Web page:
Managing HR transitions during global mergers and acquisitions (M&A) is a complicated endeavor for both buyers and sellers. Between balancing HR, IT, payroll, accounting, and other essential internal resources, each party must contend with distinct challenges. Many firms utilize transitional services agreements (TSAs) to mitigate these challenges, yet end up facing difficulties using this solution.
To help buyers and sellers better understand TSAs, Sam Sailer, Velocity Global’s Head of Global Transactions and Expansion, guided attendees through benefits, challenges, and must-knows during the international M&A process. Sailer covered proven alternatives to help buyers and sellers ease specific HR-related headaches and highlighted a simpler method to manage a transaction.
What are Transitional Services Agreements (TSA)?
Sailer kicked off the webinar addressing a fundamental question: What are transitional services agreements? He noted that companies utilize TSAs when a company, or part of a company, is sold to another firm. After the sale, the seller provides services to the buyer for a determined period of time. These services include HR, IT, accounting, finance, and other essential resources.
Firms use TSAs when a seller acquires tangible assets (equipment, inventory) or intangible assets (patents, customer lists) but does not have the infrastructure to immediately use them. Overall, buyers and sellers use TSAs to transition resources and human capital for buyers that do not have the capabilities to absorb all aspects of the transition.
He noted that as 84% of firms plan to divest by 2021 (a 40% increase from 2017), TSAs’ role in global M&A remains prevalent despite the complexities they impart on buyers, sellers, and their employees—and their poor reception by all parties.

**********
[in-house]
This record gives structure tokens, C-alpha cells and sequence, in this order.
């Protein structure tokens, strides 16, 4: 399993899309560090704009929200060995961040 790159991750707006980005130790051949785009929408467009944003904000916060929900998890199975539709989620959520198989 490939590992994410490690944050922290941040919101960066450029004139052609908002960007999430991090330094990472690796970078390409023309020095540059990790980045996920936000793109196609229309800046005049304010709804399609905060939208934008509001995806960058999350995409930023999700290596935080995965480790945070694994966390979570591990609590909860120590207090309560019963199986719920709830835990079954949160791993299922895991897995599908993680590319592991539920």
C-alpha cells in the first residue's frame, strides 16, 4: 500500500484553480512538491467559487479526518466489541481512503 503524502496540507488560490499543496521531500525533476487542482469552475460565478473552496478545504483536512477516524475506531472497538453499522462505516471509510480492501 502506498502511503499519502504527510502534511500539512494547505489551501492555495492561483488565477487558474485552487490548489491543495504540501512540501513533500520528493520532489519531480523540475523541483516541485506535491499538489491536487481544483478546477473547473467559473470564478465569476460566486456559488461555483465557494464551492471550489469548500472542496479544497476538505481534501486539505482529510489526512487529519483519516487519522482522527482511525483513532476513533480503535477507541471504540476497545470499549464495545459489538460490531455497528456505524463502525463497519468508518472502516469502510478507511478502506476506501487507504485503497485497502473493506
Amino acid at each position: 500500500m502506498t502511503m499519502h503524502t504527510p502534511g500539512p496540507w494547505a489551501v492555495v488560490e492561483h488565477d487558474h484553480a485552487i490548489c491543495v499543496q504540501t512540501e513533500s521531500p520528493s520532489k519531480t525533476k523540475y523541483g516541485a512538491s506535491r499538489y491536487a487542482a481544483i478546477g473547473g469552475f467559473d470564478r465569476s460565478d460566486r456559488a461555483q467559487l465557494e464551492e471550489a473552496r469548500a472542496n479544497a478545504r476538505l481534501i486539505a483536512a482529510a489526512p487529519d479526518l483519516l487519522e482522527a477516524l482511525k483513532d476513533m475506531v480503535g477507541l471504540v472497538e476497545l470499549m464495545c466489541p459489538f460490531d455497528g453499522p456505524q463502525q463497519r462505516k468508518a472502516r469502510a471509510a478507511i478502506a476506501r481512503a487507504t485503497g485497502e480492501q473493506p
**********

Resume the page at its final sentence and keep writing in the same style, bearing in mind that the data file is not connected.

Timing the HR Transition
The timing of any deal is crucial to a smooth transition. Sailer notes that all parties must consider country-specific requirements, headcounts, and any disconnect between infrastructures to absorb all aspects of the transition. Firms are reactive during the HR transition; they do not always plan for HR-related challenges.
However, Sailer cautioned that a traditional TSA approach creates challenges down the road. Both parties must evaluate the scope of this significant undertaking to avoid any unnecessary complications. Firms must anticipate at least 6-8 weeks’ preparation before the deal begins. In many cases, the transaction requires more time.
Challenges for Sellers
Sailer then focused on sellers’ challenges, including maintaining liability and responsibility for former employees that the buyer absorbs. Sellers must also contend with varied hard and soft costs, both of which require time-consuming evaluation. Accounting teams remain responsible for capturing employee compensation, benefits, and additional expenses on their records during the transition period, even though they are not the end employer. Sailer stressed that up-to-date reporting and record-keeping is essential during all aspects of the deal.
Challenges for Buyers
Buyers face unique challenges, too. Their employees’ rights remain a necessity, and buyers must ensure the TSA’s provisions protect these rights. Buyers must evaluate the TSA line by line, and perform a benefit analysis, and address which aspects must go through relevant works councils if any. Sailer also noted that buyers do not have complete control over new employees, cannot hire new employees during the transition period, and must rely on sellers to retain employee liability.
Learn How Buyers and Sellers Simplify Transitions with an Experienced Partner
While TSAs remain central to most HR transitions, Sailer spoke to the role an Employer of Record (EOR) plays in simplifying the transition—without a TSA. Employers of Record ensure fewer transition challenges for buyers, making sellers more attractive. He noted that, when buyers see a lack of infrastructure in the company they are looking to acquire, their bids reflect that. Employers of Record also reduce the headaches for buyers taking on payroll and other essential HR responsibilities.
If you could not join Velocity Global for the webinar and want to learn more about how you can simplify your HR transition during global M&A, click here to watch the webinar in full.